So, the Oscars are about Hollywood recognizing its own, honoring the quality work of the past year. But in recent years, it seems, the refrain has grown louder every year: The Oscars are irrelevant to audiences because the nominated movies — that is, the supposed “best” movies — are hardly ever the most popular movies. (For a recent example, see: “Are Oscars out of touch with modern audiences?” at Times Lives.) The addition of extra Best Picture nominees was an attempt on the part of the Academy to make room for more populist films… but this year, with nine nominees in that category, only one — The Help — could be described as a blockbuster.
The divide between the films that Hollywood produces to be popular and the films that Hollywood recognizes as quality seems to be worsening. Patrick Goldstein at The Big Picture:
This year’s box office is booming, except, gulp, for Oscar movies. The 2012 grosses have been surprisingly strong, up nearly 18% year to date compared with 2011. But if you think any of that is thanks to people rushing out to see the best picture contenders ahead of Sunday’s Academy Awards show, think again.
Just look at this past weekend’s box office, which featured five films taking in more than $20 million in U.S. ticket sales over the four-day Presidents Day period. None were Oscar films. In fact, the best performer of this year’s nine best picture nominees, the George Clooney-starring “The Descendants,” finished in 11th place, with an estimated $3.5-million take.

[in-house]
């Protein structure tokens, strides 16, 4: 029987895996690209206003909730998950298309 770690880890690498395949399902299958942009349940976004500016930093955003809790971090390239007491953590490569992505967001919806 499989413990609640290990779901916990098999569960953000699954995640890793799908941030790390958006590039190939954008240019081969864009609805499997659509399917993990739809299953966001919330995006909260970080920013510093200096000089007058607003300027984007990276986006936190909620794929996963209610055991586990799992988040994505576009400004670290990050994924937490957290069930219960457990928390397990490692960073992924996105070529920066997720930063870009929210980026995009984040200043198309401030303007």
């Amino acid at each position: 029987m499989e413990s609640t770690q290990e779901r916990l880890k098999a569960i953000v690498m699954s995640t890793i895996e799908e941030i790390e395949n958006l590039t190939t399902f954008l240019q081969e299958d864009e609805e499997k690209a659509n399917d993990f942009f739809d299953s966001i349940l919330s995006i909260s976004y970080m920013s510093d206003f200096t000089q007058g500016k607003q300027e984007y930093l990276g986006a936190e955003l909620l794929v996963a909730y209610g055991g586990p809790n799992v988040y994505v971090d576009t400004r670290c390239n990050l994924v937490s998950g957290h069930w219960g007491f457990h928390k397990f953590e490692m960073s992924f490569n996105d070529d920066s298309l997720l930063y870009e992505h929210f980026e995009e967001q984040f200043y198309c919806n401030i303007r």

In years past, Hollywood insiders have cited a post-nomination “Oscar bounce” at the box office as justification for the millions of dollars it spends on Oscar ads. And Hollywood is still in full-on Oscar campaign mode…. But when you look at the cold hard numbers, the bounce looks more and more like myth than reality…. Studio marketers are rarely in sync on many issues, but they are in unanimous agreement that they are getting less and less bang for their Oscar buck with each passing year.
Perhaps not coincidentally, the sense that popular movies are getting worse and worse each year is also on the rise. (Examples: “Science Proves That Movies Are Getting Worse” at Cinematical, “LA Times Chart Proves That Movies Are Getting Worse and Worse” at Mother Jones, “Proof The Movies Are Getting Worse” at Gizmodo, and the brilliant must-read “The Day the Movies Died” by Mark Harris in GQ early last year.)
So there’s an enormous disconnect between the films that Hollwood insiders believe are “really really good” and the films that Hollywood insiders made for popular consumption and push for popular consumption. (It’s hard to compare the box office takings for The Artist, say, with Harry Potter and the Deathly Hallows Part 2 when the latter at its widest release was playing on more than four times as many screens in North America than the former, and when the films were marketed very differently.)
Are the Oscars an ever clearer indication that Hollywood knows it makes crap? Can we take any hope from the possibility that Hollywood might finally wake up and recognize its schizophrenia and start making quality popular movies again?
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